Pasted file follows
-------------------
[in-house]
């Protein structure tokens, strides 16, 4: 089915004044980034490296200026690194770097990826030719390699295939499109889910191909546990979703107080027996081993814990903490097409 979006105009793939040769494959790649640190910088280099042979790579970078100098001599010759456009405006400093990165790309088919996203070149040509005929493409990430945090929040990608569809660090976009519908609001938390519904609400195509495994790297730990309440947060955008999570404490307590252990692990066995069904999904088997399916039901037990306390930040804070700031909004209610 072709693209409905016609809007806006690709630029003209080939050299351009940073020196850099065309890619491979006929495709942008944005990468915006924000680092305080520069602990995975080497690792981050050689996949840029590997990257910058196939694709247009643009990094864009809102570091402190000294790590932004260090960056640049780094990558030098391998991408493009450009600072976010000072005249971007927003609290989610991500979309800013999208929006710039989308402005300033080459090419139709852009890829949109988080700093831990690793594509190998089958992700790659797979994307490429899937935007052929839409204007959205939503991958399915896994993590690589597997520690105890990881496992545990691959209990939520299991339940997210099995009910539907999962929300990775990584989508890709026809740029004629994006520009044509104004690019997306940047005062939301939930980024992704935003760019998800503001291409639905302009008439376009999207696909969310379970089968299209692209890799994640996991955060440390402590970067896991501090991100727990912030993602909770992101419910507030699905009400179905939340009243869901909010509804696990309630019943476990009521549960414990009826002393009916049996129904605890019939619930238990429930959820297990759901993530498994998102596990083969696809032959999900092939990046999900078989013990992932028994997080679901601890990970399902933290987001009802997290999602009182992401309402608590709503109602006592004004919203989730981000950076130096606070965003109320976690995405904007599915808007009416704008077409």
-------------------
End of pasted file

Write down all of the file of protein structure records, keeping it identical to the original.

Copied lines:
[in-house]
């Protein structure tokens, strides 16, 4: 089915004044980034490296200026690194770097990826030719390699295939499109889910191909546990979703107080027996081993814990903490097409 979006105009793939040769494959790649640190910088280099042979790579970078100098001599010759456009405006400093990165790309088919996203070149040509005929493409990430945090929040990608569809660090976009519908609001938390519904609400195509495994790297730990309440947060955008999570404490307590252990692990066995069904999904088997399916039901037990306390930040804070700031909004209610 072709693209409905016609809007806006690709630029003209080939050299351009940073020196850099065309890619491979006929495709942008944005990468915006924000680092305080520069602990995975080497690792981050050689996949840029590997990257910058196939694709247009643009990094864009809102570091402190000294790590932004260090960056640049780094990558030098391998991408493009450009600072976010000072005249971007927003609290989610991500979309800013999208929006710039989308402005300033080459090419139709852009890829949109988080700093831990690793594509190998089958992700790659797979994307490429899937935007052929839409204007959205939503991958399915896994993590690589597997520690105890990881496992545990691959209990939520299991339940997210099995009910539907999962929300990775990584989508890709026809740029004629994006520009044509104004690019997306940047005062939301939930980024992704935003760019998800503001291409639905302009008439376009999207696909969310379970089968299209692209890799994640996991955060440390402590970067896991501090991100727990912030993602909770992101419910507030699905009400179905939340009243869901909010509804696990309630019943476990009521549960414990009826002393009916049996129904605890019939619930238990429930959820297990759901993530498994998102596990083969696809032959999900092939990046999900078989013990992932028994997080679901601890990970399902933290987001009802997290999602009182992401309402608590709503109602006592004004919203989730981000950076130096606070965003109320976690995405904007599915808007009416704008077409």